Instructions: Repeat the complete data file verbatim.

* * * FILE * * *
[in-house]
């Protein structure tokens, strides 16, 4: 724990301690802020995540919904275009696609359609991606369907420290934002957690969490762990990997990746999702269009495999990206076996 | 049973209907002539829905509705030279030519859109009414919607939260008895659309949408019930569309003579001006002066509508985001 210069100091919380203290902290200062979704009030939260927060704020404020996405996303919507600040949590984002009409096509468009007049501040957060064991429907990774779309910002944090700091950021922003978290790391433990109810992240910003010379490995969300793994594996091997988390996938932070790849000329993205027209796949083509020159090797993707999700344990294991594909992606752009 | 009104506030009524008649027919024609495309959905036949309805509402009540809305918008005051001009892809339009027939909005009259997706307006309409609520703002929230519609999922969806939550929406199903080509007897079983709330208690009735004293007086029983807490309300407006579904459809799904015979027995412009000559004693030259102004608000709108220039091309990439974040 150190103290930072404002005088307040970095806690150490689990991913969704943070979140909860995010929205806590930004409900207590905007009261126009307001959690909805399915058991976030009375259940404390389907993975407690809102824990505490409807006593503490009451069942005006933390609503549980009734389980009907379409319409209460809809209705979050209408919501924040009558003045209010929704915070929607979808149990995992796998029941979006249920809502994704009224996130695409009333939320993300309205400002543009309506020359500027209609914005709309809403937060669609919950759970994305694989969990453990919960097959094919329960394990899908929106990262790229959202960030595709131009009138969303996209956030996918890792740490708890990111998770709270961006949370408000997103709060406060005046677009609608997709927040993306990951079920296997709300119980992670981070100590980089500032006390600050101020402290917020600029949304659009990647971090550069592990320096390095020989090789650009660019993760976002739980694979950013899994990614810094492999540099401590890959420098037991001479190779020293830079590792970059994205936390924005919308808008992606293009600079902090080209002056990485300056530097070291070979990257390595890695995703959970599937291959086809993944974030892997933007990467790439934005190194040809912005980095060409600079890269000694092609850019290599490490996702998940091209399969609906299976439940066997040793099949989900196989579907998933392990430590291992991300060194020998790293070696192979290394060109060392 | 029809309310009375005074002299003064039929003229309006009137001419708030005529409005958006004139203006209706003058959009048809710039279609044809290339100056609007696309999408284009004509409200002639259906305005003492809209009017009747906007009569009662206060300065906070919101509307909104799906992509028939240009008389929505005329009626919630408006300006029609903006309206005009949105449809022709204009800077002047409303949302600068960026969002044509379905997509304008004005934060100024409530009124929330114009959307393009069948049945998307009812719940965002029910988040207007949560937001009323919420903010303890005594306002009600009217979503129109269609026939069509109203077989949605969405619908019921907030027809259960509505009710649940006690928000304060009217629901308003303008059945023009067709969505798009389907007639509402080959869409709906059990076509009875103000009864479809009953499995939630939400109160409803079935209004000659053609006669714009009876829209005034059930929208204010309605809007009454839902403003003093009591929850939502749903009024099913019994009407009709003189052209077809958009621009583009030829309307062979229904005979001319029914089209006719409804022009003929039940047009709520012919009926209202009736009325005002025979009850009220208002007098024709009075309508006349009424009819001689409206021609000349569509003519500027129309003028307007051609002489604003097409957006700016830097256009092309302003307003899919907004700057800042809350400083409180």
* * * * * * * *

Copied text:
[in-house]
């Protein structure tokens, strides 16, 4: 724990301690802020995540919904275009696609359609991606369907420290934002957690969490762990990997990746999702269009495999990206076996 | 049973209907002539829905509705030279030519859109009414919607939260008895659309949408019930569309003579001006002066509508985001 210069100091919380203290902290200062979704009030939260927060704020404020996405996303919507600040949590984002009409096509468009007049501040957060064991429907990774779309910002944090700091950021922003978290790391433990109810992240910003010379490995969300793994594996091997988390996938932070790849000329993205027209796949083509020159090797993707999700344990294991594909992606752009 | 009104506030009524008649027919024609495309959905036949309805509402009540809305918008005051001009892809339009027939909005009259997706307006309409609520703002929230519609999922969806939550929406199903080509007897079983709330208690009735004293007086029983807490309300407006579904459809799904015979027995412009000559004693030259102004608000709108220039091309990439974040 150190103290930072404002005088307040970095806690150490689990991913969704943070979140909860995010929205806590930004409900207590905007009261126009307001959690909805399915058991976030009375259940404390389907993975407690809102824990505490409807006593503490009451069942005006933390609503549980009734389980009907379409319409209460809809209705979050209408919501924040009558003045209010929704915070929607979808149990995992796998029941979006249920809502994704009224996130695409009333939320993300309205400002543009309506020359500027209609914005709309809403937060669609919950759970994305694989969990453990919960097959094919329960394990899908929106990262790229959202960030595709131009009138969303996209956030996918890792740490708890990111998770709270961006949370408000997103709060406060005046677009609608997709927040993306990951079920296997709300119980992670981070100590980089500032006390600050101020402290917020600029949304659009990647971090550069592990320096390095020989090789650009660019993760976002739980694979950013899994990614810094492999540099401590890959420098037991001479190779020293830079590792970059994205936390924005919308808008992606293009600079902090080209002056990485300056530097070291070979990257390595890695995703959970599937291959086809993944974030892997933007990467790439934005190194040809912005980095060409600079890269000694092609850019290599490490996702998940091209399969609906299976439940066997040793099949989900196989579907998933392990430590291992991300060194020998790293070696192979290394060109060392 | 029809309310009375005074002299003064039929003229309006009137001419708030005529409005958006004139203006209706003058959009048809710039279609044809290339100056609007696309999408284009004509409200002639259906305005003492809209009017009747906007009569009662206060300065906070919101509307909104799906992509028939240009008389929505005329009626919630408006300006029609903006309206005009949105449809022709204009800077002047409303949302600068960026969002044509379905997509304008004005934060100024409530009124929330114009959307393009069948049945998307009812719940965002029910988040207007949560937001009323919420903010303890005594306002009600009217979503129109269609026939069509109203077989949605969405619908019921907030027809259960509505009710649940006690928000304060009217629901308003303008059945023009067709969505798009389907007639509402080959869409709906059990076509009875103000009864479809009953499995939630939400109160409803079935209004000659053609006669714009009876829209005034059930929208204010309605809007009454839902403003003093009591929850939502749903009024099913019994009407009709003189052209077809958009621009583009030829309307062979229904005979001319029914089209006719409804022009003929039940047009709520012919009926209202009736009325005002025979009850009220208002007098024709009075309508006349009424009819001689409206021609000349569509003519500027129309003028307007051609002489604003097409957006700016830097256009092309302003307003899919907004700057800042809350400083409180």